Overall, the snapping turtle excursion on Nantucket turned out to be a very memorable part of Memorial Day weekend, especially for my son, Owen. He is the kind of kid who is likely to jump up and tell you the differences among the 17 species of snakes that make New York State their home, whether or not any of them are venomous, or rattle off some key foods an Italian Wall Lizard might enjoy, like crickets. Even though the only contact I plan to have with a creature like a snake involves the purchase of a pricey handbag or pair of shoes, I still try to be encouraging.
With that in mind, we recently gave him a Red Eared Slider for his birthday. It is an adorable turtle, about 5 inches in length. Owen was thrilled with this gift. For better or worse, I spent all of 10 minutes considering what type of turtle to buy. I knew we didn’t want a “tortoise,” since I heard they can live for 90 years and that it was likely to out live us. A better idea seemed to involve choosing an animal with a shorter life expectancy.
I decided that obtaining the turtle might be similar to purchasing a boat. The two happiest days are the day you buy it and the day you sell it (or the day it goes to live in that great turtle graveyard in the sky). Isn’t the death of a pet an important life lesson for kids? That’s what I was thinking as I quickly Googled turtles on the morning of Owen’s 8th birthday.
My dad emphasized that we should acquire a turtle that is indigenous to this part of the world, and not some foreign animal from China or New Zealand. I suppose this has something to do with its ability to adapt to the environment. He highly recommended we get an Eastern Box Turtle, a pet that lives on dry land. After engaging in an intense, seven-minute online investigation, I discovered that Box Turtles are illegal to sell in most states. Immediately I had the sense that if I could just track down some remote, privately-owned pet shop run by a reptile-enthusiast, freak show of a guy, that he might be my connection to the underworld of illegal pet turtle trades. It’s not like I was looking for some Mexican drug lord hook-up—just a simple, friendly, little Box Turtle. In any case, time was short and cultivating a relationship with an eccentric reptile lover would have to be a task for another day.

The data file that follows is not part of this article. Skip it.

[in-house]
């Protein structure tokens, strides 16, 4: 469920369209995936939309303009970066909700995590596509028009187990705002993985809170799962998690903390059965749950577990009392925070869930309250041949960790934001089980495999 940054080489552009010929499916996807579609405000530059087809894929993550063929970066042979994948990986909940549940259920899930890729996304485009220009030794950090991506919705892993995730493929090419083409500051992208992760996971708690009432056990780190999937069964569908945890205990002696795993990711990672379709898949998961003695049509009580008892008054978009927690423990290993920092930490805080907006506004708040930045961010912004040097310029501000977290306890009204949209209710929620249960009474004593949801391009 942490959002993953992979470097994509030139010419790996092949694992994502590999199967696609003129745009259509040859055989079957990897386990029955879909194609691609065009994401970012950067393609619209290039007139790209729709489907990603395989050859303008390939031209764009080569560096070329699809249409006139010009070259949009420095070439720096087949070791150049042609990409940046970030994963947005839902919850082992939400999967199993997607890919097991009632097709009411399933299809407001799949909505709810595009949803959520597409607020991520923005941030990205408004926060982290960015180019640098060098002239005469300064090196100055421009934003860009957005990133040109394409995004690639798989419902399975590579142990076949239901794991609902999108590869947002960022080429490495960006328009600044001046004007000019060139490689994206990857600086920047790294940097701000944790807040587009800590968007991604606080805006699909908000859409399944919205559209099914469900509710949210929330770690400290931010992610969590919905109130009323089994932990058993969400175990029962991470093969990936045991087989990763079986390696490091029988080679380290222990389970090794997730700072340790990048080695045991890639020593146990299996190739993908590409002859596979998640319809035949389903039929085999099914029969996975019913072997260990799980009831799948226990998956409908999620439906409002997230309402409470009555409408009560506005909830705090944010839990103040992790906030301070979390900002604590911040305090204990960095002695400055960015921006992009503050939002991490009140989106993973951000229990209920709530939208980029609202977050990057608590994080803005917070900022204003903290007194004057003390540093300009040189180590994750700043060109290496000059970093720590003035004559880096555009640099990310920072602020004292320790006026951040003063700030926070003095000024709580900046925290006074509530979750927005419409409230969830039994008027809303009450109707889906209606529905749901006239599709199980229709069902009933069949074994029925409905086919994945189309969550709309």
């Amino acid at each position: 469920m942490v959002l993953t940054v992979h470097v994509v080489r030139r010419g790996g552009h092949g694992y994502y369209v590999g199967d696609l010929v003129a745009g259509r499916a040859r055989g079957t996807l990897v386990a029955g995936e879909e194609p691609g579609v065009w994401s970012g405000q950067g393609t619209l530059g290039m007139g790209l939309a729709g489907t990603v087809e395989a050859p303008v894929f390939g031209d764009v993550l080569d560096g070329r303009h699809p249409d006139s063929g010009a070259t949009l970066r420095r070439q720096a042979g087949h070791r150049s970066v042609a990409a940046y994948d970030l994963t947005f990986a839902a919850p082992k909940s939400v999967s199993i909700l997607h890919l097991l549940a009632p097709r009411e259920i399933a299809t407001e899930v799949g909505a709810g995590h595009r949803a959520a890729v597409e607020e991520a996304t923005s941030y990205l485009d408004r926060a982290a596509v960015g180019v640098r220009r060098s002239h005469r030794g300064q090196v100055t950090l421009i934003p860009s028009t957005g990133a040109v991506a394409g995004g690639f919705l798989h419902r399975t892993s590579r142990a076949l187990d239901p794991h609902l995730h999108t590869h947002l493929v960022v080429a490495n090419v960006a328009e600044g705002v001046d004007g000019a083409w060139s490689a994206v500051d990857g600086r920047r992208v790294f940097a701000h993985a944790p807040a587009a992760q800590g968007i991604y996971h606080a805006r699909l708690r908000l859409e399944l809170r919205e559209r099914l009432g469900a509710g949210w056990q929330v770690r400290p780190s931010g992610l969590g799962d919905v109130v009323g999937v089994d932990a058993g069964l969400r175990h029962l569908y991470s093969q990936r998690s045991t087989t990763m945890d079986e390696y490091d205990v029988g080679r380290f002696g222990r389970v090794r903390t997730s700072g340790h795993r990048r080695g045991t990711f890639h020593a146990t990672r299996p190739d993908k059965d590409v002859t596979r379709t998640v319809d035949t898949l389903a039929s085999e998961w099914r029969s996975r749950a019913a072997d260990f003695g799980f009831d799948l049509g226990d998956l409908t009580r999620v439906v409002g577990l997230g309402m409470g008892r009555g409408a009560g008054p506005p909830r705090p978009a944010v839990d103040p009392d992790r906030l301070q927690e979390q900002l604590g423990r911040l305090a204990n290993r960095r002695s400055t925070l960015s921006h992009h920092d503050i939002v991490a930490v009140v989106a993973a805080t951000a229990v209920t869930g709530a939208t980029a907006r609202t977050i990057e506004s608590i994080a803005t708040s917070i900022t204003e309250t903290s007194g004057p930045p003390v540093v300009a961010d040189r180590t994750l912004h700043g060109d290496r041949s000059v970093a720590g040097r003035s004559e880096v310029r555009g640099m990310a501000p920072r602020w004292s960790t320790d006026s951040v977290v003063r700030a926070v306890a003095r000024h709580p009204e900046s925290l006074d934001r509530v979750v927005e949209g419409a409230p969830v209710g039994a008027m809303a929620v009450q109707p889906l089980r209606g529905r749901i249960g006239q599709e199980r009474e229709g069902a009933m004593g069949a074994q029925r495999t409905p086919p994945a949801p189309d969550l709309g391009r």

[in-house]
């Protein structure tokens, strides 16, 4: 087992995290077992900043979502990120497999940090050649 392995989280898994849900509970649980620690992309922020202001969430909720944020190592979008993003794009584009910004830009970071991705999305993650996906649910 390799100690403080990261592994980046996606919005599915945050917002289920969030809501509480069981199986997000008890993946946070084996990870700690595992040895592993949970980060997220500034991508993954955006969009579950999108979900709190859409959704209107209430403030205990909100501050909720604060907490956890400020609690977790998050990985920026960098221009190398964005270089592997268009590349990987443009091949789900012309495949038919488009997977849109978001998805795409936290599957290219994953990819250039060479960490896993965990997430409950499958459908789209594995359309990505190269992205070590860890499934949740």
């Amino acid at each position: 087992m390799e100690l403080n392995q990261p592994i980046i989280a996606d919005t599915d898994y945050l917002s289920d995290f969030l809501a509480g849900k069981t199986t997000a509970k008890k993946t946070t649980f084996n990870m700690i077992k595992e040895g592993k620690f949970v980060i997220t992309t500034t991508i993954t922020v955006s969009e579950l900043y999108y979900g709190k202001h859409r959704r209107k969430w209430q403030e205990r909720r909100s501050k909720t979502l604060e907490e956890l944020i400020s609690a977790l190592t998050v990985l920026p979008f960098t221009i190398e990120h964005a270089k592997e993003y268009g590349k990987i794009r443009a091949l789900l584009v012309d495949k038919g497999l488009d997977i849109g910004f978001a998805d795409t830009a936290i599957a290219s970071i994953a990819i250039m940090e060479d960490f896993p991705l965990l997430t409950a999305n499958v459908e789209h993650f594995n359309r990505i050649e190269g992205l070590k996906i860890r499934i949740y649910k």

On the plus side, my dad’s sister, Suzanne, told us she had previously spotted a Box Turtle in her garden in Virginia. Now, she has promised to keep her eyes peeled for another one for Owen. So, we might end up with one yet. Fingers crossed.
As it turns out, Red Eared Sliders live in water. We acquired a tank and filled it about a third of the way with water. Apparently, these turtles like to swim, but it’s also important for them to be able to get out of the water and “dry” their shells. So we placed a big rock in the tank for the turtle to climb on to sun himself, so to speak. The tank came equipped with a UVA lamp to provide adequate rays and heat. I should have known from the beginning that this was a bad idea. Please take note of this tidbit from my guide to good parenting: do not set up a scorching hot, fire hazard of a lamp in the bedroom of two boys under the age of ten.
My husband, Tom, commented that the turtle seemed to be living in a spa. He wondered what it might be like for this turtle out in the wild, where it wouldn’t be treated to a daily stint under a mini-tanning lamp to catch some rays.
Stay tuned for A Pet Turtle for Owen: Part II, where things really get disgusting and I begin to worry about us all contracting salmonella. Oh yeah, and as you may have guessed, we nearly burn the house down too. Fun times.